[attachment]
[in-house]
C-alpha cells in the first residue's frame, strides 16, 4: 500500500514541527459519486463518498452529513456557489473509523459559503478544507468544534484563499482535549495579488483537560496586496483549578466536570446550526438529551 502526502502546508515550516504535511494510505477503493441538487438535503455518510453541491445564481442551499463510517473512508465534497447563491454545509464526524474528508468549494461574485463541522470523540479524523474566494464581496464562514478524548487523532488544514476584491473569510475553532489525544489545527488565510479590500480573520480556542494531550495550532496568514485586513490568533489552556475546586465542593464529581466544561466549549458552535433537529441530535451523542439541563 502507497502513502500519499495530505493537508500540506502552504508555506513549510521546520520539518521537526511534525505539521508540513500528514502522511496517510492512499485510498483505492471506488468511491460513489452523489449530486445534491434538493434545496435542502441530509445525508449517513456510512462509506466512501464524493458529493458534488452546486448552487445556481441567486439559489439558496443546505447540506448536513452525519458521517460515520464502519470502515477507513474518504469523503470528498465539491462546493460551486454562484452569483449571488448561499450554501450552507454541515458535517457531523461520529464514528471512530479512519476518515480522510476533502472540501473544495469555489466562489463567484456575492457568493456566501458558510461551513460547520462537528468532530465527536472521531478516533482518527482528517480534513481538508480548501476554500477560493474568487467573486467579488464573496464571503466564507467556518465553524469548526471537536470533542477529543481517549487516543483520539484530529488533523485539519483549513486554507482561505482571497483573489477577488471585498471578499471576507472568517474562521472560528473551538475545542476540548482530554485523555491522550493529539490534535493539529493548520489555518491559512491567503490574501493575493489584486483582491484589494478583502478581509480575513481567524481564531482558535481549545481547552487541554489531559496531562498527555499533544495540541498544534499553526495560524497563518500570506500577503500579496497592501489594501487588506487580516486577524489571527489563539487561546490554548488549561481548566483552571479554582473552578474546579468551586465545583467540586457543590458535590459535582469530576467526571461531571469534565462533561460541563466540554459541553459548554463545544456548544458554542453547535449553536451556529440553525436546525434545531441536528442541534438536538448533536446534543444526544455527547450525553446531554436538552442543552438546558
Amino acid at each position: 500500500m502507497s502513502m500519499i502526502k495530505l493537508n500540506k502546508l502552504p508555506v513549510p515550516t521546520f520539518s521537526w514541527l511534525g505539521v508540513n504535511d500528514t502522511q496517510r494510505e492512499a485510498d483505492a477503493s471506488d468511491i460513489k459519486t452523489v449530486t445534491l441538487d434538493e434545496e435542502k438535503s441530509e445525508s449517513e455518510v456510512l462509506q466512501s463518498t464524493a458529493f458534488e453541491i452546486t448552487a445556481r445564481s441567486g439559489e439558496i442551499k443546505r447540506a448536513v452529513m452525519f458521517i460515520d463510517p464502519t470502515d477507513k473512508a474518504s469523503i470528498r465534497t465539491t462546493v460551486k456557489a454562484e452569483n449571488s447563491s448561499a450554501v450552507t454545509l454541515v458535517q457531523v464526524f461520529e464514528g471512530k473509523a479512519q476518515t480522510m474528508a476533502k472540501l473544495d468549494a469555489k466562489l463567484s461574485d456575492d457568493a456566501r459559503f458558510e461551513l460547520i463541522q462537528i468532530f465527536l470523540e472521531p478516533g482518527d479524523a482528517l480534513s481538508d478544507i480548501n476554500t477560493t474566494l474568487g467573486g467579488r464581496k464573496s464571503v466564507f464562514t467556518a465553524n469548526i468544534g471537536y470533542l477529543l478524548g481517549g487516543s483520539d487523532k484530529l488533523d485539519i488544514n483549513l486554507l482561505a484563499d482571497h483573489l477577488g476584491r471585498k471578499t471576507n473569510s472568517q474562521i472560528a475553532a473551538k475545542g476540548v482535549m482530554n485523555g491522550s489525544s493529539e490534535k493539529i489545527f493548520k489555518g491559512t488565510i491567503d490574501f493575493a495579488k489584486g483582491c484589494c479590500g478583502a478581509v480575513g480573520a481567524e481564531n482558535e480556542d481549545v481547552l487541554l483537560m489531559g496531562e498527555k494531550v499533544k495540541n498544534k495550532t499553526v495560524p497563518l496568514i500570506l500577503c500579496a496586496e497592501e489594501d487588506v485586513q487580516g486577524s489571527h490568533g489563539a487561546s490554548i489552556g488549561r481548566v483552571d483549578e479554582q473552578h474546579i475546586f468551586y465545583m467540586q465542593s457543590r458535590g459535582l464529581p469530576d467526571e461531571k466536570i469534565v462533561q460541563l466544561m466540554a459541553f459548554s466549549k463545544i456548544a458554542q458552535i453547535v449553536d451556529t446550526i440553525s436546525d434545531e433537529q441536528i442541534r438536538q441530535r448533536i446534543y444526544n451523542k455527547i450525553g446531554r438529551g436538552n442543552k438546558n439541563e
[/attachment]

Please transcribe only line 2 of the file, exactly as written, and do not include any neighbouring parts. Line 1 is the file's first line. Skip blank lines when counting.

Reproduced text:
C-alpha cells in the first residue's frame, strides 16, 4: 500500500514541527459519486463518498452529513456557489473509523459559503478544507468544534484563499482535549495579488483537560496586496483549578466536570446550526438529551 502526502502546508515550516504535511494510505477503493441538487438535503455518510453541491445564481442551499463510517473512508465534497447563491454545509464526524474528508468549494461574485463541522470523540479524523474566494464581496464562514478524548487523532488544514476584491473569510475553532489525544489545527488565510479590500480573520480556542494531550495550532496568514485586513490568533489552556475546586465542593464529581466544561466549549458552535433537529441530535451523542439541563 502507497502513502500519499495530505493537508500540506502552504508555506513549510521546520520539518521537526511534525505539521508540513500528514502522511496517510492512499485510498483505492471506488468511491460513489452523489449530486445534491434538493434545496435542502441530509445525508449517513456510512462509506466512501464524493458529493458534488452546486448552487445556481441567486439559489439558496443546505447540506448536513452525519458521517460515520464502519470502515477507513474518504469523503470528498465539491462546493460551486454562484452569483449571488448561499450554501450552507454541515458535517457531523461520529464514528471512530479512519476518515480522510476533502472540501473544495469555489466562489463567484456575492457568493456566501458558510461551513460547520462537528468532530465527536472521531478516533482518527482528517480534513481538508480548501476554500477560493474568487467573486467579488464573496464571503466564507467556518465553524469548526471537536470533542477529543481517549487516543483520539484530529488533523485539519483549513486554507482561505482571497483573489477577488471585498471578499471576507472568517474562521472560528473551538475545542476540548482530554485523555491522550493529539490534535493539529493548520489555518491559512491567503490574501493575493489584486483582491484589494478583502478581509480575513481567524481564531482558535481549545481547552487541554489531559496531562498527555499533544495540541498544534499553526495560524497563518500570506500577503500579496497592501489594501487588506487580516486577524489571527489563539487561546490554548488549561481548566483552571479554582473552578474546579468551586465545583467540586457543590458535590459535582469530576467526571461531571469534565462533561460541563466540554459541553459548554463545544456548544458554542453547535449553536451556529440553525436546525434545531441536528442541534438536538448533536446534543444526544455527547450525553446531554436538552442543552438546558